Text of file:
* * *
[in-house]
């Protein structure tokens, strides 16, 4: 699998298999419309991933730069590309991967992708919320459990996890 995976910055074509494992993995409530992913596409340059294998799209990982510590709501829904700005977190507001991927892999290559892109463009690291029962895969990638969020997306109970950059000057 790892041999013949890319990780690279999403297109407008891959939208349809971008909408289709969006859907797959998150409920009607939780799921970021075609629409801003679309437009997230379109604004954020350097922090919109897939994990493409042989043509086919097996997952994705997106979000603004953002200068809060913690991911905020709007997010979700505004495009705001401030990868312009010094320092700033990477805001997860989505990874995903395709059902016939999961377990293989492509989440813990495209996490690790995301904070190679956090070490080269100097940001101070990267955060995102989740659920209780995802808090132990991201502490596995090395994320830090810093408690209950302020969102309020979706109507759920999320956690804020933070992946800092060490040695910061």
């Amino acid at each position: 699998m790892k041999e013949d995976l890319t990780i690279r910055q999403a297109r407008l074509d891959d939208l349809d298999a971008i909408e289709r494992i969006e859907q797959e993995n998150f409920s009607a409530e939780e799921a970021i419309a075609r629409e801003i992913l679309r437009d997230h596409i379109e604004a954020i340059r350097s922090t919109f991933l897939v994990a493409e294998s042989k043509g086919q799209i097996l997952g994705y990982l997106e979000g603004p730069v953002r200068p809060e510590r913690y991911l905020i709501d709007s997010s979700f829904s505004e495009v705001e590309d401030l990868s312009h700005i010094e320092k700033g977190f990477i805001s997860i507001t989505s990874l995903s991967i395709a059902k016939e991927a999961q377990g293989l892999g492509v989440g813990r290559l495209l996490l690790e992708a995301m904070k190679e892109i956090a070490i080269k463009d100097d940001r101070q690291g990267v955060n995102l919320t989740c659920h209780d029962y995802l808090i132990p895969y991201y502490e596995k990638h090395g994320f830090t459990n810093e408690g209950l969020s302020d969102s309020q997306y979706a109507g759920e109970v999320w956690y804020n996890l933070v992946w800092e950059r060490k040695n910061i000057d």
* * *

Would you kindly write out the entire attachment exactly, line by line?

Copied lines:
[in-house]
């Protein structure tokens, strides 16, 4: 699998298999419309991933730069590309991967992708919320459990996890 995976910055074509494992993995409530992913596409340059294998799209990982510590709501829904700005977190507001991927892999290559892109463009690291029962895969990638969020997306109970950059000057 790892041999013949890319990780690279999403297109407008891959939208349809971008909408289709969006859907797959998150409920009607939780799921970021075609629409801003679309437009997230379109604004954020350097922090919109897939994990493409042989043509086919097996997952994705997106979000603004953002200068809060913690991911905020709007997010979700505004495009705001401030990868312009010094320092700033990477805001997860989505990874995903395709059902016939999961377990293989492509989440813990495209996490690790995301904070190679956090070490080269100097940001101070990267955060995102989740659920209780995802808090132990991201502490596995090395994320830090810093408690209950302020969102309020979706109507759920999320956690804020933070992946800092060490040695910061």
């Amino acid at each position: 699998m790892k041999e013949d995976l890319t990780i690279r910055q999403a297109r407008l074509d891959d939208l349809d298999a971008i909408e289709r494992i969006e859907q797959e993995n998150f409920s009607a409530e939780e799921a970021i419309a075609r629409e801003i992913l679309r437009d997230h596409i379109e604004a954020i340059r350097s922090t919109f991933l897939v994990a493409e294998s042989k043509g086919q799209i097996l997952g994705y990982l997106e979000g603004p730069v953002r200068p809060e510590r913690y991911l905020i709501d709007s997010s979700f829904s505004e495009v705001e590309d401030l990868s312009h700005i010094e320092k700033g977190f990477i805001s997860i507001t989505s990874l995903s991967i395709a059902k016939e991927a999961q377990g293989l892999g492509v989440g813990r290559l495209l996490l690790e992708a995301m904070k190679e892109i956090a070490i080269k463009d100097d940001r101070q690291g990267v955060n995102l919320t989740c659920h209780d029962y995802l808090i132990p895969y991201y502490e596995k990638h090395g994320f830090t459990n810093e408690g209950l969020s302020d969102s309020q997306y979706a109507g759920e109970v999320w956690y804020n996890l933070v992946w800092e950059r060490k040695n910061i000057d």